FutureTracker| Tim Wu’s WSJ essay In the Grip of the New Monopolists reminds us that our daily lives now revolve around the Internet’s dominant firms. Giving up shopping at Wal-Mart or foregoing our Starbucks is a whole lot less challenging than going without Google, Facebook, Amazon, Twitter, Apple, eBay and Google.
Going to Target rather than Wal-Mart is comparatively easy. But using Microsoft’s Bing instead of Google? Who does that?
Anne of Carversville actually experiences a new kind of 21st century anxiety. We worry if we will have innocently run afoul of Google Images, thereby losing 20-40% of our web traffic without warning or the opportunity for a hearing.
In submitting an ad to Facebook for what we know is a website America and the entire world loves — see our blistering hot web stats — we wonder if somewhere there’s a word in our article that will upset the FB censors. You can’t imagine what is forbidden on Facebook.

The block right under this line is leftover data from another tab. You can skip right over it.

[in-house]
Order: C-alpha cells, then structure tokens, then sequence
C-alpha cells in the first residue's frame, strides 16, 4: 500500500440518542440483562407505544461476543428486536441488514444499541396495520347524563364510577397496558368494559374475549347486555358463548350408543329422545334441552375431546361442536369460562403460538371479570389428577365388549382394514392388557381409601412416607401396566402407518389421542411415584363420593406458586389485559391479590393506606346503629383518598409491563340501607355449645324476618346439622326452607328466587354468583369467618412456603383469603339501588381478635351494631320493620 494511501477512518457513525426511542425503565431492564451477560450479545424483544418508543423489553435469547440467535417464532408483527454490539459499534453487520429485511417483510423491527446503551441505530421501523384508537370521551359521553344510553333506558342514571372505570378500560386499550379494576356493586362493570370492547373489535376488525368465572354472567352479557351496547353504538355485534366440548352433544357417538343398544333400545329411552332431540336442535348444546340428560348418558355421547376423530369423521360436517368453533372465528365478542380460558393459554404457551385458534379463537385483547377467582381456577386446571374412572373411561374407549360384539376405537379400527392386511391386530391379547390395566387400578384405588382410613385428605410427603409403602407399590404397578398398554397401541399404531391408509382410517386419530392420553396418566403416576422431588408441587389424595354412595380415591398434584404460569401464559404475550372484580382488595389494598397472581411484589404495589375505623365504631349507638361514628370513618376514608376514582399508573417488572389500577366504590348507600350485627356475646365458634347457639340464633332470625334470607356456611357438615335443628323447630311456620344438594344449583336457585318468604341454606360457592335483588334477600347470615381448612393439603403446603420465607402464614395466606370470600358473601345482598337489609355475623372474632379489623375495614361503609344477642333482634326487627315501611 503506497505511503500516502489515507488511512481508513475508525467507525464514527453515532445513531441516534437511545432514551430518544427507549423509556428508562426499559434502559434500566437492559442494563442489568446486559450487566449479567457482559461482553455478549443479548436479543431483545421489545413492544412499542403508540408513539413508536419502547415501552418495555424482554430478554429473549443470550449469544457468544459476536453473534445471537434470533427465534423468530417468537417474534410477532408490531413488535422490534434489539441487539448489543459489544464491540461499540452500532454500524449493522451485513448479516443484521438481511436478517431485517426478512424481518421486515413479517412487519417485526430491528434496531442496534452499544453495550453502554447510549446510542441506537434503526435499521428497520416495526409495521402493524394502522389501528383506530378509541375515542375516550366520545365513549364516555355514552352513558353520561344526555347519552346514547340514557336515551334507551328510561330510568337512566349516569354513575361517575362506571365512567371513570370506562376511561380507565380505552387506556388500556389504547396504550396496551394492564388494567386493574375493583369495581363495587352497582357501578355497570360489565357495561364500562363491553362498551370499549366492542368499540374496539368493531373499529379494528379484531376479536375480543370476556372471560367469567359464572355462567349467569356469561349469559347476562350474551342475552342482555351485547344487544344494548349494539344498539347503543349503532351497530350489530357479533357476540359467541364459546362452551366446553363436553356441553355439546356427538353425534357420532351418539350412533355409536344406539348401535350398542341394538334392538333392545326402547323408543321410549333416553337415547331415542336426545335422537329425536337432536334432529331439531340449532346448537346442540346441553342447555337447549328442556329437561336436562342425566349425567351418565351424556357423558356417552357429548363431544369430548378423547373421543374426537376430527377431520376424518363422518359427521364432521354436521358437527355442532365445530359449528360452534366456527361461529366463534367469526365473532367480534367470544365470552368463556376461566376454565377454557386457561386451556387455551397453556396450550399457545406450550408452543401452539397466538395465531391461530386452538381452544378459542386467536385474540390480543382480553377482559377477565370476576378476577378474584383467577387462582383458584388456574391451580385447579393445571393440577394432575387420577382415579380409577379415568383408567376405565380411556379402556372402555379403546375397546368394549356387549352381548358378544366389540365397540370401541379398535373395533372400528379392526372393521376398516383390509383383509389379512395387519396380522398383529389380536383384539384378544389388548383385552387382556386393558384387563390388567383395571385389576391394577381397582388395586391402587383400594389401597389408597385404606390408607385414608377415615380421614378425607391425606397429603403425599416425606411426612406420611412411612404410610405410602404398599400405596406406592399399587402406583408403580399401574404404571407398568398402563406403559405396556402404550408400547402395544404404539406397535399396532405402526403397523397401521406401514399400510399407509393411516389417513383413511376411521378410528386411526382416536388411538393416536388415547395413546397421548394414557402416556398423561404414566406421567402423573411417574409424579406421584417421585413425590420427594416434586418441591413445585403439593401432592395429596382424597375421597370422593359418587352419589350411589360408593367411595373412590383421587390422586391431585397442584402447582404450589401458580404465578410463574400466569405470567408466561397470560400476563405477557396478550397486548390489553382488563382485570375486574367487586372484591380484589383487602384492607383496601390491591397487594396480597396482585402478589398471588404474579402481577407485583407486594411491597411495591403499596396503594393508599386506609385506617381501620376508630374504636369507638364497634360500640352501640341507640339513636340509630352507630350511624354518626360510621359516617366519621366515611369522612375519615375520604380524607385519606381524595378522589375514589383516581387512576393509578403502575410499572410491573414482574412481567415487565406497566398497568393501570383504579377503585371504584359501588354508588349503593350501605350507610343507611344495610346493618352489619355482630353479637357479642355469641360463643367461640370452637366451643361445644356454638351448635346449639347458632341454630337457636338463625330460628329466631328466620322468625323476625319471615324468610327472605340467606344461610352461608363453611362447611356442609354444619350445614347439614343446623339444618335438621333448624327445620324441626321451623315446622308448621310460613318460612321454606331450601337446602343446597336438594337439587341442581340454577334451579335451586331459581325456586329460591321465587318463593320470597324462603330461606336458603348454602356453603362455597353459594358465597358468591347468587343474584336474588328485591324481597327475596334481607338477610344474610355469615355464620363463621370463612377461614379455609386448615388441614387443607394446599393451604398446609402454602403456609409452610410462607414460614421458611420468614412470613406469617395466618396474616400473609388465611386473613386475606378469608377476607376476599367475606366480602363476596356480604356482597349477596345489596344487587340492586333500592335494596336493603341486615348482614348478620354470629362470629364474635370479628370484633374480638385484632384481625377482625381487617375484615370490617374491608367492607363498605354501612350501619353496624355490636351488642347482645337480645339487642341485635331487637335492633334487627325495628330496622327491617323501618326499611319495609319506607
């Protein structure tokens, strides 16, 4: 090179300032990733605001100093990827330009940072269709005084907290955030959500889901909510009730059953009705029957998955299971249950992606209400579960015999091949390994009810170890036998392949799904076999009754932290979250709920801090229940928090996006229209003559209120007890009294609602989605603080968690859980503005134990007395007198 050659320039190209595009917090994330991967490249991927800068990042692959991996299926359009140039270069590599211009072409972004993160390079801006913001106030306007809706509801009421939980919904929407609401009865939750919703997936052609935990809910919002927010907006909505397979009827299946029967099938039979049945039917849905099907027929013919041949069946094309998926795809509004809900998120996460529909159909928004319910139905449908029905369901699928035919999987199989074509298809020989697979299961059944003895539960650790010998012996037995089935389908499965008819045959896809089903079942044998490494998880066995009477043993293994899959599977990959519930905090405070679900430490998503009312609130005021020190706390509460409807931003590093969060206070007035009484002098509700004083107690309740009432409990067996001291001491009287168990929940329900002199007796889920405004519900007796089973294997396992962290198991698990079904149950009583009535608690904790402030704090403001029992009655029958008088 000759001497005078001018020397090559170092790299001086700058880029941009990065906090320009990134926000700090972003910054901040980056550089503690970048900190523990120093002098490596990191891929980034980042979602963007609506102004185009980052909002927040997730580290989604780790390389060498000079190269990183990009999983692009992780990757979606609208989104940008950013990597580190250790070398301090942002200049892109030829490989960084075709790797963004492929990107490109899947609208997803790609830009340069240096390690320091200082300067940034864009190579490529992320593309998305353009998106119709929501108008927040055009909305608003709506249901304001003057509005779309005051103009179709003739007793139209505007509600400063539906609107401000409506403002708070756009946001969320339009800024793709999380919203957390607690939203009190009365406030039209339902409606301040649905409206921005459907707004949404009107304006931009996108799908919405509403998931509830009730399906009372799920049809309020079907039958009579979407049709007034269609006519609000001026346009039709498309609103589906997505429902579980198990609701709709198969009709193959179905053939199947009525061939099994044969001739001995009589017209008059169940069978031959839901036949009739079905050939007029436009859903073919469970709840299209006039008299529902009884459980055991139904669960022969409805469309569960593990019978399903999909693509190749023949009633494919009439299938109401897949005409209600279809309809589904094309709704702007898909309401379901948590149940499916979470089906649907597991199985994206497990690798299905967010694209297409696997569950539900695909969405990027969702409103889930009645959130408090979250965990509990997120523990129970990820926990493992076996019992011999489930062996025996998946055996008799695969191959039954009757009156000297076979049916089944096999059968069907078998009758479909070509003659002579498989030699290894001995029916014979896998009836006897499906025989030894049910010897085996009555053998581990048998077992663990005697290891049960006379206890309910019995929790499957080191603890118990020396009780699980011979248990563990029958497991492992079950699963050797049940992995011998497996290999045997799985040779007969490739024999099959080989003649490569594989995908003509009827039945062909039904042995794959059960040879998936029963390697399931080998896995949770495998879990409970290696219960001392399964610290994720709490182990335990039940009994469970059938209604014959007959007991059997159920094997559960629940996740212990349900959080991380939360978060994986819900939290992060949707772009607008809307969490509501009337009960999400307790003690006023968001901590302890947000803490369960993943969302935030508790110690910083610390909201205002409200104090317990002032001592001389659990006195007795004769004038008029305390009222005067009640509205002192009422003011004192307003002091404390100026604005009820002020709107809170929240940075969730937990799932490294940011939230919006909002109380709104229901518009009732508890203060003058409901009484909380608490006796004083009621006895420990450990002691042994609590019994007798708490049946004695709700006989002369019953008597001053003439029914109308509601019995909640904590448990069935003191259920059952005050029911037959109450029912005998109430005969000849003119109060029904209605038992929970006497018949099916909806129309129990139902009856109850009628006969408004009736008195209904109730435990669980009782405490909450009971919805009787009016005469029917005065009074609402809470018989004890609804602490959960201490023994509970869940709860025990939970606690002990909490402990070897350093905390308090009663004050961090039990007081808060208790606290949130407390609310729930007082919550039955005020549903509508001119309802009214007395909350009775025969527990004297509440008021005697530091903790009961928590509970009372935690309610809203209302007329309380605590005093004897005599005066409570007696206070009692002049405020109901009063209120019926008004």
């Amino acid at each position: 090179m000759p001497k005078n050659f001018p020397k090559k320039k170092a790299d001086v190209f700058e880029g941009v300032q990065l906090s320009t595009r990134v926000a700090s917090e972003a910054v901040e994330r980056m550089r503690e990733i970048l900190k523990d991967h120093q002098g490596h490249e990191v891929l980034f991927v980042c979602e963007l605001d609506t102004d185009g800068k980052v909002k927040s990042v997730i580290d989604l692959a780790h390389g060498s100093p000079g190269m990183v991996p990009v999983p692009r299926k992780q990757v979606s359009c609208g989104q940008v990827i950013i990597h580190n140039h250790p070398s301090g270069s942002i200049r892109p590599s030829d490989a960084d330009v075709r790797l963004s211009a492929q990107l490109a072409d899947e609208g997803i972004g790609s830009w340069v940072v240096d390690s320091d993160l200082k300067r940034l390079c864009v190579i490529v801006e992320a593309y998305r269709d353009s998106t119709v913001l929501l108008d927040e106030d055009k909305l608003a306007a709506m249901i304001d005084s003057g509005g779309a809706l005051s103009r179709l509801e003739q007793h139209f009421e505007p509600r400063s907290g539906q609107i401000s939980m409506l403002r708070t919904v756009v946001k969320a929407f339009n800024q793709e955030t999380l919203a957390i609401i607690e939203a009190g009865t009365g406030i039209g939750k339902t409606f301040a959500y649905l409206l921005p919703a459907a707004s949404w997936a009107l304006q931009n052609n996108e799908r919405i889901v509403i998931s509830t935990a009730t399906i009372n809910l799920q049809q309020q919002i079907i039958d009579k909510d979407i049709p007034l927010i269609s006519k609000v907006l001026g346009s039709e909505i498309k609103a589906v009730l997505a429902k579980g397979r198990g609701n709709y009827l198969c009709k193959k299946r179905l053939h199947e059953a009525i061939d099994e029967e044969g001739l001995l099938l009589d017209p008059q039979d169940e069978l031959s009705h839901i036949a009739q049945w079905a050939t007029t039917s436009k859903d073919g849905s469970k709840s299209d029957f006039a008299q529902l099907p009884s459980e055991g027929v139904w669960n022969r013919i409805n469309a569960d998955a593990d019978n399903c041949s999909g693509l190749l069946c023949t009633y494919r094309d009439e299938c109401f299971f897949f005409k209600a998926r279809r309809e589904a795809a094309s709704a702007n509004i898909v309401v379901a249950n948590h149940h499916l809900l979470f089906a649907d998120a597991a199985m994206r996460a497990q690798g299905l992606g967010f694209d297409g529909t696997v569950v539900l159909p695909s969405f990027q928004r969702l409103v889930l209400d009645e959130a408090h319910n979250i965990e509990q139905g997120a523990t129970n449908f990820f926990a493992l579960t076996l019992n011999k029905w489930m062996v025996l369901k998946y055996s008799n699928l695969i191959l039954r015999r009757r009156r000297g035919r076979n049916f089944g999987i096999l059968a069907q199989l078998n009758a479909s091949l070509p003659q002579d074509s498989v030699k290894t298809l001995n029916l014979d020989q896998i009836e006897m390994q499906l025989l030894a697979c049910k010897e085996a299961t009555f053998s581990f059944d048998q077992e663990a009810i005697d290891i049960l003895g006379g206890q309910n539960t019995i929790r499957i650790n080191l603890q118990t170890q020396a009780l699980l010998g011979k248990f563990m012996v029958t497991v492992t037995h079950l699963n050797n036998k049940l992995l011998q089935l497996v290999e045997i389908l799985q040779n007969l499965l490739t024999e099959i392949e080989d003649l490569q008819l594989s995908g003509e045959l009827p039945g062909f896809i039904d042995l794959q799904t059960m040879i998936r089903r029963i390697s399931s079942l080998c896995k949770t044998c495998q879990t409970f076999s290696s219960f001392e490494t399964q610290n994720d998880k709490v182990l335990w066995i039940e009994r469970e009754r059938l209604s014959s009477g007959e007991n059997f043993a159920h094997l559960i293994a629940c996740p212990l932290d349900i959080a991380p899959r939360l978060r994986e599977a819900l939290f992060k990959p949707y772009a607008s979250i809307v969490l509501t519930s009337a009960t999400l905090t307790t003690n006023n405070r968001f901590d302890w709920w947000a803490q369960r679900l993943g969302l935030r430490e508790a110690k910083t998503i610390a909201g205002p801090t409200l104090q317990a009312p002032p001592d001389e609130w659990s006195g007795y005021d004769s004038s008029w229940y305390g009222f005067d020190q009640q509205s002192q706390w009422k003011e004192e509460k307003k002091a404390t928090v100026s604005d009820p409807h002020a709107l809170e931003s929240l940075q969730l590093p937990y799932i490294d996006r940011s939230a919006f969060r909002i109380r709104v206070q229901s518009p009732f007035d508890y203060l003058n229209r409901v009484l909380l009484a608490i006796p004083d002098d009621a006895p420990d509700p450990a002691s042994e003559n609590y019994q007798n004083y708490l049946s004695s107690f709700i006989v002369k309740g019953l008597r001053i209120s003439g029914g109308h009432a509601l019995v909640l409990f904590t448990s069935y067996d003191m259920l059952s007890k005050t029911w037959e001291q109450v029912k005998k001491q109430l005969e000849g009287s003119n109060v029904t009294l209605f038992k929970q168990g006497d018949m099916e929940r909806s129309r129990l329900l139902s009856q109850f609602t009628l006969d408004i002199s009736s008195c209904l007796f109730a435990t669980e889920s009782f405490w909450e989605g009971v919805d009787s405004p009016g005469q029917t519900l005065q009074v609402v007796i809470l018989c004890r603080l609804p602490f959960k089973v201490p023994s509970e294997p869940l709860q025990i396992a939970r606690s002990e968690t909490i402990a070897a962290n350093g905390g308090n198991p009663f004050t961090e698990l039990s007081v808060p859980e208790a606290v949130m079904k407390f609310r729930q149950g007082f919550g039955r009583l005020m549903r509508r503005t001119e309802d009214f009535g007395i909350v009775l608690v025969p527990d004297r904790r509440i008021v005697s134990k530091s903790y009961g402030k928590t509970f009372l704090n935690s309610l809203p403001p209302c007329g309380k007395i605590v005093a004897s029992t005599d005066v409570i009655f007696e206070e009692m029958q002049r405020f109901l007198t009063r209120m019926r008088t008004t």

We’ve redesigned our language and even website structure to accommodate the fact that if we use the word ‘nude’ on a single article in the left hand column, Google images attaches the word to photos of apple pie and geraniums that might also be in the column.
Overnight, we are cast as an erotic tomato and apple pie website and sent to the search dungeon with the pornographers.
Monopolies and Innovation
Wu’s point is focused on innovation and entrepreneurial viality in America and less so censorship. The Sherman Act states that monopolies are guilty of a felony, but Wu correctly argues that today’s America would never “euthanize a healthy firm like Facebook just because it’s huge and happens to know more about us than the IRS.”
Hopefully, the author of the new book “The Master Switch: The Rise and Fall of Information Empires” continues, we can keep these new Internet superpowers benovolent. But let’s not kid ourselves, he concludes. We are now living in the age of monopolies and they hold enormous powers over our freedoms of self-expression in an interconnected world. Read on at WSJ.